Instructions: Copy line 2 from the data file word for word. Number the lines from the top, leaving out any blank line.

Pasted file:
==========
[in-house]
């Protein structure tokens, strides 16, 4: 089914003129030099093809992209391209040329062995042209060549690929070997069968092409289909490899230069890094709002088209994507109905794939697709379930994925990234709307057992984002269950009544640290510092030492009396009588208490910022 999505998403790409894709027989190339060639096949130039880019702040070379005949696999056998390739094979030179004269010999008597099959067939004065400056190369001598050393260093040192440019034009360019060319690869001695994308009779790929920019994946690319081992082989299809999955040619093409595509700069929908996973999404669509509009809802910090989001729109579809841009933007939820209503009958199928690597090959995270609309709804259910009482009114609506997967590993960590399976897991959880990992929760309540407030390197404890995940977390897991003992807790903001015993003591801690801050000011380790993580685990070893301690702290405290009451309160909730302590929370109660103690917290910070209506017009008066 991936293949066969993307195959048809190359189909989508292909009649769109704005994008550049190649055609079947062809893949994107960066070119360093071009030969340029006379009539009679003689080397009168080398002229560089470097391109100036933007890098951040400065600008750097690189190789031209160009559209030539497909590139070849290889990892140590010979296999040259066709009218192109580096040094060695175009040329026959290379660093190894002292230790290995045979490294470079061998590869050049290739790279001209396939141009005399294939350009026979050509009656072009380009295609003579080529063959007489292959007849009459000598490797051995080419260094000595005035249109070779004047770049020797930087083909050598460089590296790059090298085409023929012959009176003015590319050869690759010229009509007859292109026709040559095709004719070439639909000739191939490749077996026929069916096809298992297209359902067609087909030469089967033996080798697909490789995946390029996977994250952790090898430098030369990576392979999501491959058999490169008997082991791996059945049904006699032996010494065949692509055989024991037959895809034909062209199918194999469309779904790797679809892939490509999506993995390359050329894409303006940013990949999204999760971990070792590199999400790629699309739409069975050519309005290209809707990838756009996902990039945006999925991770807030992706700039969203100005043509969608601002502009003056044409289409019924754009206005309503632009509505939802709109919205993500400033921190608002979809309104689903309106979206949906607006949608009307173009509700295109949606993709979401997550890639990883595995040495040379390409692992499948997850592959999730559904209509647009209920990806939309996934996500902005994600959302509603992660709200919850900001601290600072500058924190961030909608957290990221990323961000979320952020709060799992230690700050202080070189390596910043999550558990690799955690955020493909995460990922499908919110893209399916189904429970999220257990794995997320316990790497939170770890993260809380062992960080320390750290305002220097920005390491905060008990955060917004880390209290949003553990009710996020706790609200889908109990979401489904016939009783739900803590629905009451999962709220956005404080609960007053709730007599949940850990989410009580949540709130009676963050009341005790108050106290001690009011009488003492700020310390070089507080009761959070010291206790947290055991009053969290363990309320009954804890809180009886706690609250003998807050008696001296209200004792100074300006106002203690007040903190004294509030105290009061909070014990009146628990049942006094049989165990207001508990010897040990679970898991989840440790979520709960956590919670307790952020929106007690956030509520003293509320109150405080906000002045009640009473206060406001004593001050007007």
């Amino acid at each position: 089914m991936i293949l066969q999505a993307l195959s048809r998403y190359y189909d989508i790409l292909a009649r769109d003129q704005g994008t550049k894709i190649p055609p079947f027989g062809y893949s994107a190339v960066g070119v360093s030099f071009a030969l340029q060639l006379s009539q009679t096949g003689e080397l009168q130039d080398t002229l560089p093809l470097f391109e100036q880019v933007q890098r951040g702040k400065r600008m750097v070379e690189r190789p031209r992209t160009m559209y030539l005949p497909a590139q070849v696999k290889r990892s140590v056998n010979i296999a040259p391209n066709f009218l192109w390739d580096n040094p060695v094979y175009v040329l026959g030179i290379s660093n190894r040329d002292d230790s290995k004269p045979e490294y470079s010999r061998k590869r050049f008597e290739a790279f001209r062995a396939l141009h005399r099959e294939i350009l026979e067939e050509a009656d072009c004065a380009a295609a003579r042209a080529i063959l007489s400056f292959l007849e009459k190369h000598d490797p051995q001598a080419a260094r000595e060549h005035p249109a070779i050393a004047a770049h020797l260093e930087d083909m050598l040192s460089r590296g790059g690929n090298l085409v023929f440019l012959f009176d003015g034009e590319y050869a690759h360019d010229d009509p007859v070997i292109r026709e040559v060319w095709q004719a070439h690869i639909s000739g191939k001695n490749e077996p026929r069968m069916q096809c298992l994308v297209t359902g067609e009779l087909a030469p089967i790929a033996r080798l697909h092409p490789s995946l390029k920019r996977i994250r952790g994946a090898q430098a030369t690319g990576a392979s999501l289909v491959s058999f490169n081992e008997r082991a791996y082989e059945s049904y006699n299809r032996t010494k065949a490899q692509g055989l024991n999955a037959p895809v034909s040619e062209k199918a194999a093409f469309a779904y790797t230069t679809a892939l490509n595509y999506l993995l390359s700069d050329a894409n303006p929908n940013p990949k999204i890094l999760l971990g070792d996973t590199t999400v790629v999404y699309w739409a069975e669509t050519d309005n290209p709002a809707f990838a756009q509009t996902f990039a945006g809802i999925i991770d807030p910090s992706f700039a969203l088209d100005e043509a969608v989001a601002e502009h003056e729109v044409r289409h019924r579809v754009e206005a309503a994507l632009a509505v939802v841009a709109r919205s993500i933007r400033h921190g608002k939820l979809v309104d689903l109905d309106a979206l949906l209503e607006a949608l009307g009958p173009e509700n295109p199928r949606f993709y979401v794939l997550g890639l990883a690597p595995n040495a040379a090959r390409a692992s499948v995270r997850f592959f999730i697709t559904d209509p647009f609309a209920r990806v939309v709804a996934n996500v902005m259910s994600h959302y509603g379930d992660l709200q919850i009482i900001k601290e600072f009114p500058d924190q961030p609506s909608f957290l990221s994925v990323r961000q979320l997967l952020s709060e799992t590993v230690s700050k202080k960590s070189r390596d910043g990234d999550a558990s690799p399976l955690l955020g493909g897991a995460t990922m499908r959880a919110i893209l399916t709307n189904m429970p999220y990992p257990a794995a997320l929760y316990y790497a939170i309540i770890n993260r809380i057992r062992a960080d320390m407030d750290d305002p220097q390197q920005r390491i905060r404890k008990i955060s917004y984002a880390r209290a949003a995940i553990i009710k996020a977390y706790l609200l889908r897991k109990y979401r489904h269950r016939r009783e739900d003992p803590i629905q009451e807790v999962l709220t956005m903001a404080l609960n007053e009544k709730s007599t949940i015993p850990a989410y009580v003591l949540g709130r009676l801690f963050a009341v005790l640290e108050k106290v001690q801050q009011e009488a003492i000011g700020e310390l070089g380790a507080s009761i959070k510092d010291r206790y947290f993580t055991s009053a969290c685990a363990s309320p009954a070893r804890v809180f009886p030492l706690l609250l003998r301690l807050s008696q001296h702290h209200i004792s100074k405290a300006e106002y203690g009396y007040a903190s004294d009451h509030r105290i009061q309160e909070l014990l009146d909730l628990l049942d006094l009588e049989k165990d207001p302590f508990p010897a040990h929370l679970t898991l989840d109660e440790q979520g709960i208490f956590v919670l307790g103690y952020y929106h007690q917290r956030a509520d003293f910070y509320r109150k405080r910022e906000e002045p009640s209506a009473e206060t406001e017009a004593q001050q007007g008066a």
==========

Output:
């Protein structure tokens, strides 16, 4: 089914003129030099093809992209391209040329062995042209060549690929070997069968092409289909490899230069890094709002088209994507109905794939697709379930994925990234709307057992984002269950009544640290510092030492009396009588208490910022 999505998403790409894709027989190339060639096949130039880019702040070379005949696999056998390739094979030179004269010999008597099959067939004065400056190369001598050393260093040192440019034009360019060319690869001695994308009779790929920019994946690319081992082989299809999955040619093409595509700069929908996973999404669509509009809802910090989001729109579809841009933007939820209503009958199928690597090959995270609309709804259910009482009114609506997967590993960590399976897991959880990992929760309540407030390197404890995940977390897991003992807790903001015993003591801690801050000011380790993580685990070893301690702290405290009451309160909730302590929370109660103690917290910070209506017009008066 991936293949066969993307195959048809190359189909989508292909009649769109704005994008550049190649055609079947062809893949994107960066070119360093071009030969340029006379009539009679003689080397009168080398002229560089470097391109100036933007890098951040400065600008750097690189190789031209160009559209030539497909590139070849290889990892140590010979296999040259066709009218192109580096040094060695175009040329026959290379660093190894002292230790290995045979490294470079061998590869050049290739790279001209396939141009005399294939350009026979050509009656072009380009295609003579080529063959007489292959007849009459000598490797051995080419260094000595005035249109070779004047770049020797930087083909050598460089590296790059090298085409023929012959009176003015590319050869690759010229009509007859292109026709040559095709004719070439639909000739191939490749077996026929069916096809298992297209359902067609087909030469089967033996080798697909490789995946390029996977994250952790090898430098030369990576392979999501491959058999490169008997082991791996059945049904006699032996010494065949692509055989024991037959895809034909062209199918194999469309779904790797679809892939490509999506993995390359050329894409303006940013990949999204999760971990070792590199999400790629699309739409069975050519309005290209809707990838756009996902990039945006999925991770807030992706700039969203100005043509969608601002502009003056044409289409019924754009206005309503632009509505939802709109919205993500400033921190608002979809309104689903309106979206949906607006949608009307173009509700295109949606993709979401997550890639990883595995040495040379390409692992499948997850592959999730559904209509647009209920990806939309996934996500902005994600959302509603992660709200919850900001601290600072500058924190961030909608957290990221990323961000979320952020709060799992230690700050202080070189390596910043999550558990690799955690955020493909995460990922499908919110893209399916189904429970999220257990794995997320316990790497939170770890993260809380062992960080320390750290305002220097920005390491905060008990955060917004880390209290949003553990009710996020706790609200889908109990979401489904016939009783739900803590629905009451999962709220956005404080609960007053709730007599949940850990989410009580949540709130009676963050009341005790108050106290001690009011009488003492700020310390070089507080009761959070010291206790947290055991009053969290363990309320009954804890809180009886706690609250003998807050008696001296209200004792100074300006106002203690007040903190004294509030105290009061909070014990009146628990049942006094049989165990207001508990010897040990679970898991989840440790979520709960956590919670307790952020929106007690956030509520003293509320109150405080906000002045009640009473206060406001004593001050007007």